If I ever decide that I need to make a full length documentary on any subject, Shut Up and Shoot will be the instruction manual I reach for. It’s a one-stop-shop guide to how to produce film, and how to do it well. I gained a lot of knowledge regarding the details of the task at hand–our video projects–and I gained that from just two excerpts of the text. I can only imagine what the entirety of the book could teach me!
The first excerpt was more technically focused, and gave a good guide on the basics of pre-production and filming itself. There were in-depth sections regarding genre, “characters,” camera work, and just about anything else that is related to filmmaking. Some of the pre-production steps that were outlined in Shut Up and Shoot don’t really apply to us–we already know our content, our “characters,” and (on some level) our goals. Along with that, the checklist about what an “ideal interview subject” was like and how to choose your subjects was also sort of irrelevant for our filming process–we weren’t really given a choice in who we get to interview, as Danita decided for us. 🙂
However, I do think the checklist, and other aspects of the text that don’t necessarily seem helpful now, will come in handy when it gets down to choosing footage. We can determine which of the individuals we interviewed will be most captivating in film, and produce our video accordingly.
The most valuable thing (from my eye) in the reading regarding technical aspects was the section on cutaways. As someone who aspires to be a writer (though Scott would probably argue I already am), I always try to put things into perspective of the writing process. Cutaways are the transitions of film. In a piece of writing, if there are not smooth transitions, the reader usually feels uncomfortable. It isn’t pleasant to read something choppy and unsettling. Clearly, the same applies to film. Using cutaways allows for transitions to be smooth and easy. Unless you’re Alfred Hitchcock trying to terrify his audience, you probably want your film to be “easy on the eyes.” Refraining from using cutaways seems like a surefire way to produce something that is less than enjoyable. Just like writing, filmmaking has elements that can have emotional effects on the audience. It’s important to think of things rhetorically as well as aesthetically when it gets down to creating your film.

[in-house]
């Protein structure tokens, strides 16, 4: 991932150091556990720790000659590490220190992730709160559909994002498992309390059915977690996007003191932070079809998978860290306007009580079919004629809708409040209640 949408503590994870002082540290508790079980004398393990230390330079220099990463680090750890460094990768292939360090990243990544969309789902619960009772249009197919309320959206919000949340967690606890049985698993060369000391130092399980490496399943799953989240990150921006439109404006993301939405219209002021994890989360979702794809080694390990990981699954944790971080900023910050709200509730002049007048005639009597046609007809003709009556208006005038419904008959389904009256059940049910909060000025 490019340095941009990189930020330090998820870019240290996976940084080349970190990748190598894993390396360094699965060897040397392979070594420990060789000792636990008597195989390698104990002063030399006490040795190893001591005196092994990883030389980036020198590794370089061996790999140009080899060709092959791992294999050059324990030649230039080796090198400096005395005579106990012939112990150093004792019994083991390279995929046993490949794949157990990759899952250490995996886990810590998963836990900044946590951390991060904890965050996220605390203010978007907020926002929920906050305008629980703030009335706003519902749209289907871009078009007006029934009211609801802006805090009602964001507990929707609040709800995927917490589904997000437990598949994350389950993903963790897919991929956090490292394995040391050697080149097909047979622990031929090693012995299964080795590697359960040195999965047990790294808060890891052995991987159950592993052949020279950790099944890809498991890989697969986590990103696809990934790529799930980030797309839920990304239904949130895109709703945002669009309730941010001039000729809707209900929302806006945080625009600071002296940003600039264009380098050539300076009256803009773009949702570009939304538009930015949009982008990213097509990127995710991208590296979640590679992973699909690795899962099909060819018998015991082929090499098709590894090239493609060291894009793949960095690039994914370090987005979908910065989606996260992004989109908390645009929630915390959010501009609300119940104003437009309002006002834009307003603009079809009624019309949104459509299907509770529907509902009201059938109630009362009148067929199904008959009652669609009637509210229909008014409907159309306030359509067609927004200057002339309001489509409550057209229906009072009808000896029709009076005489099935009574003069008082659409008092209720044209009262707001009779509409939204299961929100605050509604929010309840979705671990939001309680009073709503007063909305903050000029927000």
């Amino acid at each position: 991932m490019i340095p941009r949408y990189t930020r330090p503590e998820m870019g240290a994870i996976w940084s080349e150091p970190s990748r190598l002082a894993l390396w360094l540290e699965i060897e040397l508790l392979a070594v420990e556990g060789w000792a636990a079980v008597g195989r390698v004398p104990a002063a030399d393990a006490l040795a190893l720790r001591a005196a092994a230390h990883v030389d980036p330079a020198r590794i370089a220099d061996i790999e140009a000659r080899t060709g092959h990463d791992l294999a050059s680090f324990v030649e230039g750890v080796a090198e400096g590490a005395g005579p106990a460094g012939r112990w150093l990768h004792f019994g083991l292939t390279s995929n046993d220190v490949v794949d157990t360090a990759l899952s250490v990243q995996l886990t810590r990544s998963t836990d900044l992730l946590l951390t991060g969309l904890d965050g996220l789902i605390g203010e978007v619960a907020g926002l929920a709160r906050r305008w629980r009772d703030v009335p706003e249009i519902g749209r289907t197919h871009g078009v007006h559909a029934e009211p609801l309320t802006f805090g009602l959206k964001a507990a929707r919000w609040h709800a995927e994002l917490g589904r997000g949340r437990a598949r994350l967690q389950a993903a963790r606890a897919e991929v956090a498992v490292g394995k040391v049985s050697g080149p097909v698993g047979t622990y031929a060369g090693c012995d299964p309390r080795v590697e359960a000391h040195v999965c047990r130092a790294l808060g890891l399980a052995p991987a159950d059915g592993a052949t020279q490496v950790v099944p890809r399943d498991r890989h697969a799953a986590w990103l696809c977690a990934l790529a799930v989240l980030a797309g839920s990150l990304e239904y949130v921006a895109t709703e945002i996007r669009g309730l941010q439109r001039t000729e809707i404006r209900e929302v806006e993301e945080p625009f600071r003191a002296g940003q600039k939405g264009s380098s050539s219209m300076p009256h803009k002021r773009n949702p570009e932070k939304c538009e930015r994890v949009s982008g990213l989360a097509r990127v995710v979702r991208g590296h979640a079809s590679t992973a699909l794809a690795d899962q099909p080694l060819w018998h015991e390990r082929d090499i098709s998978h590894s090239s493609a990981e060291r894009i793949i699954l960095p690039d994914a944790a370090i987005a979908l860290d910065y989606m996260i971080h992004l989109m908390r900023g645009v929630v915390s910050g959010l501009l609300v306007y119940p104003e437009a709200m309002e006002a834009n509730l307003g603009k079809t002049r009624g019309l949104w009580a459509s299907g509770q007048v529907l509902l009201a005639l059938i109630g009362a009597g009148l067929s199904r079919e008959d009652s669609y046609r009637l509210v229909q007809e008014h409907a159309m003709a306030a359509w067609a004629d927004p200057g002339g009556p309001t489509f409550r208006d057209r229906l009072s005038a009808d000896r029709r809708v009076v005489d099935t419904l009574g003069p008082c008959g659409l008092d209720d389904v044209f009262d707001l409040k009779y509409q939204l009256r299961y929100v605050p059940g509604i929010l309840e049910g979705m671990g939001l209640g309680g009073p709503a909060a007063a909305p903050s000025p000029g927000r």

There was something in the text that allowed me to see a clear thread connecting this reading to the rest of the course as a whole: the concept of narrative. If this class has taught me anything, it’s that narrative is one of the most uniting things for people. In my First Year Seminar, we read a book called The Storytelling Animal by Jonathan Gottschall. That text discussed the different qualities of stories that cause humans to be so captivated by narrative. It’s just interesting to me that this is something that has connected my entire first year of college. Narrative is not only a source of entertainment, either, which I have learned in this course. The Nonprofit Narrative emphasized the importance of using narrative in nonprofit marketing, which is something that has been on the forefront of my mind this entire term.
Overall, the readings from Shut Up and Shoot have been incredibly helpful in giving a foray into what to expect with the film project. No, we are not creating full length documentary films; in fact, I think what we are doing might be more difficult. We have to take three and a half weeks worth of experiences and knowledge about the Community Action Council and distill it into a two minute (ish?) video with good quality and rhetorical clarity. My biggest concern going into this project is doing the CAC justice. I want to be able to create something for them that is satisfying, but also useful. It’s hard to believe that we’re coming down the home stretch of the course, but alas, it was inevitable. Good luck to all as we begin the scramble of over-perfecting our projects in the next few days. I can’t wait to see what all we end up with!